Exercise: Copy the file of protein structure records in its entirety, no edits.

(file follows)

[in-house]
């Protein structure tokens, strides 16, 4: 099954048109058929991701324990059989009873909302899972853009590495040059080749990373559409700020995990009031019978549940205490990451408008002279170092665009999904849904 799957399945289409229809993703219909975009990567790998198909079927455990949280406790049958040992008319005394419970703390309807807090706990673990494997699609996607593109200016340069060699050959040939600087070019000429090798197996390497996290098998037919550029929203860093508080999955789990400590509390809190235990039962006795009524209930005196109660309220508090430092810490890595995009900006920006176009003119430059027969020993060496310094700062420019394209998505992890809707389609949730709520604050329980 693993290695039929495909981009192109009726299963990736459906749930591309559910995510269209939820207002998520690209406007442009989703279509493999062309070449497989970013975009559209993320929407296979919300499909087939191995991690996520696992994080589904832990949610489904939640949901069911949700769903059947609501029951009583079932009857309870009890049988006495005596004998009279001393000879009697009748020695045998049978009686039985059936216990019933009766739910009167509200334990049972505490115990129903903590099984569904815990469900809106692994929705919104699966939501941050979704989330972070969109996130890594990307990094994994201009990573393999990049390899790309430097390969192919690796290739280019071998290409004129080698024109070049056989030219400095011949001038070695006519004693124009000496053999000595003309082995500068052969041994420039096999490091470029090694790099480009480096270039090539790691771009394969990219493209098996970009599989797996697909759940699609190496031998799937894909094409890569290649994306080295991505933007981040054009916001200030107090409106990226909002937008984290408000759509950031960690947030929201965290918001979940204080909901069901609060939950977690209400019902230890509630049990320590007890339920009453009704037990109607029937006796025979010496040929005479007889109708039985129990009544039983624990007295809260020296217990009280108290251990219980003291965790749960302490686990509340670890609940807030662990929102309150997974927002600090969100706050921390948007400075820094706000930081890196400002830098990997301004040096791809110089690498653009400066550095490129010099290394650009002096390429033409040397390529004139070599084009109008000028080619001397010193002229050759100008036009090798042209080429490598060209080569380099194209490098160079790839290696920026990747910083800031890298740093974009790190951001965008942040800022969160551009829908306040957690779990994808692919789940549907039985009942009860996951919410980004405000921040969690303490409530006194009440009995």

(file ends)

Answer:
[in-house]
């Protein structure tokens, strides 16, 4: 099954048109058929991701324990059989009873909302899972853009590495040059080749990373559409700020995990009031019978549940205490990451408008002279170092665009999904849904 799957399945289409229809993703219909975009990567790998198909079927455990949280406790049958040992008319005394419970703390309807807090706990673990494997699609996607593109200016340069060699050959040939600087070019000429090798197996390497996290098998037919550029929203860093508080999955789990400590509390809190235990039962006795009524209930005196109660309220508090430092810490890595995009900006920006176009003119430059027969020993060496310094700062420019394209998505992890809707389609949730709520604050329980 693993290695039929495909981009192109009726299963990736459906749930591309559910995510269209939820207002998520690209406007442009989703279509493999062309070449497989970013975009559209993320929407296979919300499909087939191995991690996520696992994080589904832990949610489904939640949901069911949700769903059947609501029951009583079932009857309870009890049988006495005596004998009279001393000879009697009748020695045998049978009686039985059936216990019933009766739910009167509200334990049972505490115990129903903590099984569904815990469900809106692994929705919104699966939501941050979704989330972070969109996130890594990307990094994994201009990573393999990049390899790309430097390969192919690796290739280019071998290409004129080698024109070049056989030219400095011949001038070695006519004693124009000496053999000595003309082995500068052969041994420039096999490091470029090694790099480009480096270039090539790691771009394969990219493209098996970009599989797996697909759940699609190496031998799937894909094409890569290649994306080295991505933007981040054009916001200030107090409106990226909002937008984290408000759509950031960690947030929201965290918001979940204080909901069901609060939950977690209400019902230890509630049990320590007890339920009453009704037990109607029937006796025979010496040929005479007889109708039985129990009544039983624990007295809260020296217990009280108290251990219980003291965790749960302490686990509340670890609940807030662990929102309150997974927002600090969100706050921390948007400075820094706000930081890196400002830098990997301004040096791809110089690498653009400066550095490129010099290394650009002096390429033409040397390529004139070599084009109008000028080619001397010193002229050759100008036009090798042209080429490598060209080569380099194209490098160079790839290696920026990747910083800031890298740093974009790190951001965008942040800022969160551009829908306040957690779990994808692919789940549907039985009942009860996951919410980004405000921040969690303490409530006194009440009995």